**Open Journal of Statistics** Vol.2 No.1(2012), Article ID:17143,10 pages DOI:10.4236/ojs.2012.21009

Testing for Cross-Sectional Dependence in a Random Effects Model

^{1}Centre for Econometrics and Allied Research (CEAR), Department of Economics, University of Ibadan, Ibadan, Nigeria

^{2}Department of Economics, University of Cocody, Abidjan, Cote d’Ivoire

Email: aa.salisu@cear.org.ng

Received December 4, 2011; revised December 28, 2011; accepted January 10, 2012

**Keywords:** Cross-Sectional Dependence; Error Components Model; Lagrangian Multiplier (LM) Tests

ABSTRACT

This paper extends and generalizes the works of [1,2] to allow for cross-sectional dependence in the context of a two-way error components model and consequently develops LM test. The cross-sectional dependence follows the first order spatial autoregressive error (SAE) process and is imposed on the remainder disturbances. It is important to note that this paper does not consider alternative forms of spatial lag dependence other than SAE. It also does not allow for endogeneity of the regressors and requires the normality assumption to derive the LM test.

1. Introduction

The standard error components model assumes, among others, spatial independence across cross-sectional units. However, this restrictive assumption may not hold for a lot of panel data applications. When one begins to look at a cross section of regions, states, countries, etc., these aggregate units may exhibit cross-sectional correlation that has to be dealt with (see [3]). Ignoring cross-sectional dependence when in fact it exists, results in biased, inconsistent and inefficient estimates of regression coefficients (see [1,4,5]).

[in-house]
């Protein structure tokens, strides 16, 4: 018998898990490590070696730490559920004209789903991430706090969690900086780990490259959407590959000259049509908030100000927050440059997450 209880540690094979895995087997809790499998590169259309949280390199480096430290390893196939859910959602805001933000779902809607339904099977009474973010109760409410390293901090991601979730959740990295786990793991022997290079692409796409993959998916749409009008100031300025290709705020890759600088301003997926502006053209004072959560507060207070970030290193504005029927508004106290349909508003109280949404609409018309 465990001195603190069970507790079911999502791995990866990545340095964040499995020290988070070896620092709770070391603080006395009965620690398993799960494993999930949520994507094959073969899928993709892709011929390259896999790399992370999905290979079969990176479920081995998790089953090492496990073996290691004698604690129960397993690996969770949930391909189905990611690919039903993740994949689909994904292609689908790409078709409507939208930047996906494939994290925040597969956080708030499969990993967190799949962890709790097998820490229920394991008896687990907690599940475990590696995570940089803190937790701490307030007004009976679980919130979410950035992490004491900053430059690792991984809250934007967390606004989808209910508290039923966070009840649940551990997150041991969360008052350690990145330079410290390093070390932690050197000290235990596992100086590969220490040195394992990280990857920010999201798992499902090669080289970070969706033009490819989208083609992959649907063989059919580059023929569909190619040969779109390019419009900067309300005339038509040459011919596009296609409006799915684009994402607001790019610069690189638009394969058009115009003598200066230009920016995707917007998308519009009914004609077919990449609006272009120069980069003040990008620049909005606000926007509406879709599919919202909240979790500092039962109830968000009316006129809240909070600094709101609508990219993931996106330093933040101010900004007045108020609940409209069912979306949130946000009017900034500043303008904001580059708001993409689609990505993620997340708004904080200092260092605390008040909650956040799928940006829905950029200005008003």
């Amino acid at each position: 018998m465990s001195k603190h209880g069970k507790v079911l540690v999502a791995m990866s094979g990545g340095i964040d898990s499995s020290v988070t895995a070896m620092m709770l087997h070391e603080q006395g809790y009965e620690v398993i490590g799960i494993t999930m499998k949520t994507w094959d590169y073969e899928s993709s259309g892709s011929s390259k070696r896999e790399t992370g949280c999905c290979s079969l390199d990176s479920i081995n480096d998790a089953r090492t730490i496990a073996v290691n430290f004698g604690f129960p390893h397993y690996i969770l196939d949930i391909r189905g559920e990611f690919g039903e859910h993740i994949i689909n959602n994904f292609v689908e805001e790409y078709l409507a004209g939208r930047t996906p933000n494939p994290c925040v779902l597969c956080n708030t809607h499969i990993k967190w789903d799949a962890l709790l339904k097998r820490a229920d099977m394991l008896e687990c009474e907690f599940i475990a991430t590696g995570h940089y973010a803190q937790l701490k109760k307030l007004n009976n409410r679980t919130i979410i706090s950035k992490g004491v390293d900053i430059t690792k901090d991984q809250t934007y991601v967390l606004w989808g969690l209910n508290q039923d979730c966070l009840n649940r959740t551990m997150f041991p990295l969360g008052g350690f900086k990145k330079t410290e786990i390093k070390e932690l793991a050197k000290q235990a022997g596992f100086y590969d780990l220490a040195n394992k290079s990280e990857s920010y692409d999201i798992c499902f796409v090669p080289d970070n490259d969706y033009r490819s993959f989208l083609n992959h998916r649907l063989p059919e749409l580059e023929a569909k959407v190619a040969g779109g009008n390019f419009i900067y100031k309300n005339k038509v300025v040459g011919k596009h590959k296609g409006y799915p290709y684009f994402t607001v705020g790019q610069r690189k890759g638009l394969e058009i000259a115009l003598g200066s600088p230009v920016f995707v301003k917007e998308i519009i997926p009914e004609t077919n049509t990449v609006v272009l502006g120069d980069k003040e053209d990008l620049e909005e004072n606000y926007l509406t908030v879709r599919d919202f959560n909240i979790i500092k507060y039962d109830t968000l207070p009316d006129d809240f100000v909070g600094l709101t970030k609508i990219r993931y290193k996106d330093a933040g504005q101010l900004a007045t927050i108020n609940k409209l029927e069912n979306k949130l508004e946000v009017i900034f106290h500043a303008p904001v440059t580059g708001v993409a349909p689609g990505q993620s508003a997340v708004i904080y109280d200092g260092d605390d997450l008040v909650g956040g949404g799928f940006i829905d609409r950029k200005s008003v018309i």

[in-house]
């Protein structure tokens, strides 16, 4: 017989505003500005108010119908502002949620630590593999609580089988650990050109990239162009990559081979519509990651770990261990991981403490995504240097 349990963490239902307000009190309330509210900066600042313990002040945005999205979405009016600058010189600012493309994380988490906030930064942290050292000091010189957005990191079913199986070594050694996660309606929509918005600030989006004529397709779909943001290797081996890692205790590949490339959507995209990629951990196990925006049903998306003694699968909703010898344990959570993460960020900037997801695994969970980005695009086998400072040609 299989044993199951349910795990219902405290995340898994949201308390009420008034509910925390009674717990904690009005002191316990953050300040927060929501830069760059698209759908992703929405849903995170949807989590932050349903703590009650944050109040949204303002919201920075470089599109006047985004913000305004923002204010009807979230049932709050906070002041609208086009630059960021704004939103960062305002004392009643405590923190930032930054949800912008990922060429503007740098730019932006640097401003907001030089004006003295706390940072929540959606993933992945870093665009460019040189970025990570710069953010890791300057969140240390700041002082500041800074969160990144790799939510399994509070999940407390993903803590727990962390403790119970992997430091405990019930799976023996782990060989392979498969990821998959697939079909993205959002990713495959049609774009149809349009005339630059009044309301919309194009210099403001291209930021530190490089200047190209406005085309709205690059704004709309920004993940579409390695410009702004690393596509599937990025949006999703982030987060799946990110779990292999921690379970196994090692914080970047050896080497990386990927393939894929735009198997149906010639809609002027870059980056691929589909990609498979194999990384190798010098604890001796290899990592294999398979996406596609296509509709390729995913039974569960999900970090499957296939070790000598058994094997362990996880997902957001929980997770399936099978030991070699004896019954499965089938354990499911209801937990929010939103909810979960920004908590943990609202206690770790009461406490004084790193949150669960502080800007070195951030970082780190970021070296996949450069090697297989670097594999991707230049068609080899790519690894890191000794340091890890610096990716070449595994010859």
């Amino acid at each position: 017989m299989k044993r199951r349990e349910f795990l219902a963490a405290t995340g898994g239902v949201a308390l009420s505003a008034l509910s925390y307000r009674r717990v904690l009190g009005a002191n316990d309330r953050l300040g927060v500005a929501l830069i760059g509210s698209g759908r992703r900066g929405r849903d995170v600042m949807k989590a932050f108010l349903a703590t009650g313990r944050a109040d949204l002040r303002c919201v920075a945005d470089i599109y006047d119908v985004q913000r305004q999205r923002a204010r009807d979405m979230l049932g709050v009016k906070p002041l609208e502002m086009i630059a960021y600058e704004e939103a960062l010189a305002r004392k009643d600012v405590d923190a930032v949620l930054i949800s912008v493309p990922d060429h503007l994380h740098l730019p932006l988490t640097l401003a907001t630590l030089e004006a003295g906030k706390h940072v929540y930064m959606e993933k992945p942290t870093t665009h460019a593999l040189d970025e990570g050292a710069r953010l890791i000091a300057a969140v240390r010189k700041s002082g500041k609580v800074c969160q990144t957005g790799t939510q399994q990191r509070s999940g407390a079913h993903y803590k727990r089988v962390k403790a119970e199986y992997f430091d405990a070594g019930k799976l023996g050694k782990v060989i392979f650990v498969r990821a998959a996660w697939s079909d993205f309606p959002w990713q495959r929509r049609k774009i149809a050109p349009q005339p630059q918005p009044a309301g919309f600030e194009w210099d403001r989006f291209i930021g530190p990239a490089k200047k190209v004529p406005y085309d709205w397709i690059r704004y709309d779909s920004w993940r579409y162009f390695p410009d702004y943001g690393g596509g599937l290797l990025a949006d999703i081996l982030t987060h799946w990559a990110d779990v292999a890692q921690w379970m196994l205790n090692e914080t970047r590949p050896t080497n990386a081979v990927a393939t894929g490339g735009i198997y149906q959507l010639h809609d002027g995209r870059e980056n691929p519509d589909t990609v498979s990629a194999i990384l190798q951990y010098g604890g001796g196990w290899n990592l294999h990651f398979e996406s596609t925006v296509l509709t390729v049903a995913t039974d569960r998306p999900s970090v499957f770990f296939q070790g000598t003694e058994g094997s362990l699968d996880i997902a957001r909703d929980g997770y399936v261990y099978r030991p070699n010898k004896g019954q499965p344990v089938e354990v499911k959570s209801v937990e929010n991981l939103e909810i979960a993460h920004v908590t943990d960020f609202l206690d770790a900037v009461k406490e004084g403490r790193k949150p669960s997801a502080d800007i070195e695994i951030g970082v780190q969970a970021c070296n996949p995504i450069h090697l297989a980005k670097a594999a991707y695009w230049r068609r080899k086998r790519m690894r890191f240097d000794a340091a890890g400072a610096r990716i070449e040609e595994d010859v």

In the literature, several test statistics have been developed for spatial econometrics however in the context of either cross sectional framework or one-way error components model.^{1} The specification of cross-sectional dependence in linear regression models by most of these works follows either spatial autoregressive (SAR) process often defined as spatial lag dependence (see [6-10]); spatial moving average processes (SMA) often called spatial error dependence (see [11]); spatial autoregressive error process (SAE) (see [6,12,13]); SARMA (a combination of SAR and SMA) (see [2,4,14]); a combination of SAR and SARE (see [15]); direct representation form of cross-sectional dependence (see [16,17]) or spatial error component process (SEC) suggested by [18]. Consequently, various tests as well as estimators were derived against these different specification forms using either the Maximum Likelihood (ML) approach (see [2,19];

for a survey of the literature) or Instrumental Variables (IV) and Generalized Method of Moments (GMM) (see [9,20,21]).

The present study develops LM test for cross-sectional dependence in the context of panel data framework. The latter is a two-way random effects model where the cross-sectional dependence follows the SAE and is imposed on the remainder disturbances. Prominent papers that have adopted the SAE include [2,4] in the context of cross-sectional framework, and [1,22,23] in the context of one-way error components framework. Thus, the main objective of this work is to extend and generalize the works of [1,2] to allow for cross-sectional dependence in the context of a two-way error components model. The panel data model considered here is the restricted twoway random effects model assuming no cross-sectional dependence in the remainder disturbances. Thus, the LM test will be similar to the one developed by [1] if we further modify the hypothesis to test for cross-sectional dependence assuming the presence of random individual effect only (while ignoring the presence of time effects). In the same vein, the LM test will be similar to [2,4] if the hypothesis is reconstructed to test for cross-sectional dependence ignoring the presence of both the random country and time effects.